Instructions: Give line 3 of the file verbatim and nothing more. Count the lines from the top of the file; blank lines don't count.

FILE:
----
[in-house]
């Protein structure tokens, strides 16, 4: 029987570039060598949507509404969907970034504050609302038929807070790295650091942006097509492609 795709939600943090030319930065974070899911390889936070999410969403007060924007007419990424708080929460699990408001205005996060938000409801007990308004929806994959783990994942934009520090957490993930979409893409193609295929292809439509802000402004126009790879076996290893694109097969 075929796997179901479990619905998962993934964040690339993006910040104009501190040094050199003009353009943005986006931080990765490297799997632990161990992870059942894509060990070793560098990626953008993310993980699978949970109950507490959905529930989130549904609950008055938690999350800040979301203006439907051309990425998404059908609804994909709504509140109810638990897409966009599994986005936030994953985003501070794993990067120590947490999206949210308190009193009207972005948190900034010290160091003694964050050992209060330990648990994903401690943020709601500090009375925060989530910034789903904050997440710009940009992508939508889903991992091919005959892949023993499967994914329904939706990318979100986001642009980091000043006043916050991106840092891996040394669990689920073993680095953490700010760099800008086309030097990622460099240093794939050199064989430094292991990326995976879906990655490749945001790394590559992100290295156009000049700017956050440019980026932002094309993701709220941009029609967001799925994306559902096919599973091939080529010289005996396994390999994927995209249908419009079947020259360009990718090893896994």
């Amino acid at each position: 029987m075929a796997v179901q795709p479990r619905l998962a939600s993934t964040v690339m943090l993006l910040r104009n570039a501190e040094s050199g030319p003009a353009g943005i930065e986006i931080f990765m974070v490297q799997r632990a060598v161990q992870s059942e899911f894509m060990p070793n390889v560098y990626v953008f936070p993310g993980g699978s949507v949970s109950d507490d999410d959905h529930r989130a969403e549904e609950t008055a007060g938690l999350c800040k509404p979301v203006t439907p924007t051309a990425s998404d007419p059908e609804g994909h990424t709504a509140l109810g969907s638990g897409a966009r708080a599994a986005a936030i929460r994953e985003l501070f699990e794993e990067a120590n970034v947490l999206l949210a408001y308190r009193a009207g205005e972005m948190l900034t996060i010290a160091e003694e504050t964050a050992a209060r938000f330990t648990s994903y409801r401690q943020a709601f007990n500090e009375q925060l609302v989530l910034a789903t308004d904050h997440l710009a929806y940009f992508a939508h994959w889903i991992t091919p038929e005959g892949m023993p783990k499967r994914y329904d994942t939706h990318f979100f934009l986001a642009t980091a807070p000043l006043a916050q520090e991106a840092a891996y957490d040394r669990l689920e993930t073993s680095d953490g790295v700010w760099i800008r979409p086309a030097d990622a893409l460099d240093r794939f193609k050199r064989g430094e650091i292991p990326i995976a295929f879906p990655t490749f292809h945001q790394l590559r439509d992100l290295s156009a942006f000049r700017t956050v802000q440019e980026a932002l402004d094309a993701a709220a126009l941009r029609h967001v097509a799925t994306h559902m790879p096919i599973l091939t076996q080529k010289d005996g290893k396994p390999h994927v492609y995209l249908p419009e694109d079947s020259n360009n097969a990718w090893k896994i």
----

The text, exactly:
């Amino acid at each position: 029987m075929a796997v179901q795709p479990r619905l998962a939600s993934t964040v690339m943090l993006l910040r104009n570039a501190e040094s050199g030319p003009a353009g943005i930065e986006i931080f990765m974070v490297q799997r632990a060598v161990q992870s059942e899911f894509m060990p070793n390889v560098y990626v953008f936070p993310g993980g699978s949507v949970s109950d507490d999410d959905h529930r989130a969403e549904e609950t008055a007060g938690l999350c800040k509404p979301v203006t439907p924007t051309a990425s998404d007419p059908e609804g994909h990424t709504a509140l109810g969907s638990g897409a966009r708080a599994a986005a936030i929460r994953e985003l501070f699990e794993e990067a120590n970034v947490l999206l949210a408001y308190r009193a009207g205005e972005m948190l900034t996060i010290a160091e003694e504050t964050a050992a209060r938000f330990t648990s994903y409801r401690q943020a709601f007990n500090e009375q925060l609302v989530l910034a789903t308004d904050h997440l710009a929806y940009f992508a939508h994959w889903i991992t091919p038929e005959g892949m023993p783990k499967r994914y329904d994942t939706h990318f979100f934009l986001a642009t980091a807070p000043l006043a916050q520090e991106a840092a891996y957490d040394r669990l689920e993930t073993s680095d953490g790295v700010w760099i800008r979409p086309a030097d990622a893409l460099d240093r794939f193609k050199r064989g430094e650091i292991p990326i995976a295929f879906p990655t490749f292809h945001q790394l590559r439509d992100l290295s156009a942006f000049r700017t956050v802000q440019e980026a932002l402004d094309a993701a709220a126009l941009r029609h967001v097509a799925t994306h559902m790879p096919i599973l091939t076996q080529k010289d005996g290893k396994p390999h994927v492609y995209l249908p419009e694109d079947s020259n360009n097969a990718w090893k896994i």